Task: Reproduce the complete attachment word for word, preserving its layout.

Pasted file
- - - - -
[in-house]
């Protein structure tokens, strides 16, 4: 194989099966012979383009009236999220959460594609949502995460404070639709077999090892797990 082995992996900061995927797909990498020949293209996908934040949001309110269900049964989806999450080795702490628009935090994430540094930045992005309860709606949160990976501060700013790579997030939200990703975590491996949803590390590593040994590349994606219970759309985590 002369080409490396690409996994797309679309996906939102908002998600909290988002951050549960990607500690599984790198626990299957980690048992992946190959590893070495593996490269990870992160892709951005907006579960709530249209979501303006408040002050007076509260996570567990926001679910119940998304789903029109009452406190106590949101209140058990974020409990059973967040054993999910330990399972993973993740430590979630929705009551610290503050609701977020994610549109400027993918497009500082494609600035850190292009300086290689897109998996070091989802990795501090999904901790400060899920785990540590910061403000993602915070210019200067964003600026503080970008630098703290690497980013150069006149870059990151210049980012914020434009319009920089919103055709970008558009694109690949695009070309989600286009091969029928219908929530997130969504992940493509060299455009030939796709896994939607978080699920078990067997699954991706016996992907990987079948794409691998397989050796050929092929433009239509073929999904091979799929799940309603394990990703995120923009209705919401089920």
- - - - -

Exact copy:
[in-house]
């Protein structure tokens, strides 16, 4: 194989099966012979383009009236999220959460594609949502995460404070639709077999090892797990 082995992996900061995927797909990498020949293209996908934040949001309110269900049964989806999450080795702490628009935090994430540094930045992005309860709606949160990976501060700013790579997030939200990703975590491996949803590390590593040994590349994606219970759309985590 002369080409490396690409996994797309679309996906939102908002998600909290988002951050549960990607500690599984790198626990299957980690048992992946190959590893070495593996490269990870992160892709951005907006579960709530249209979501303006408040002050007076509260996570567990926001679910119940998304789903029109009452406190106590949101209140058990974020409990059973967040054993999910330990399972993973993740430590979630929705009551610290503050609701977020994610549109400027993918497009500082494609600035850190292009300086290689897109998996070091989802990795501090999904901790400060899920785990540590910061403000993602915070210019200067964003600026503080970008630098703290690497980013150069006149870059990151210049980012914020434009319009920089919103055709970008558009694109690949695009070309989600286009091969029928219908929530997130969504992940493509060299455009030939796709896994939607978080699920078990067997699954991706016996992907990987079948794409691998397989050796050929092929433009239509073929999904091979799929799940309603394990990703995120923009209705919401089920």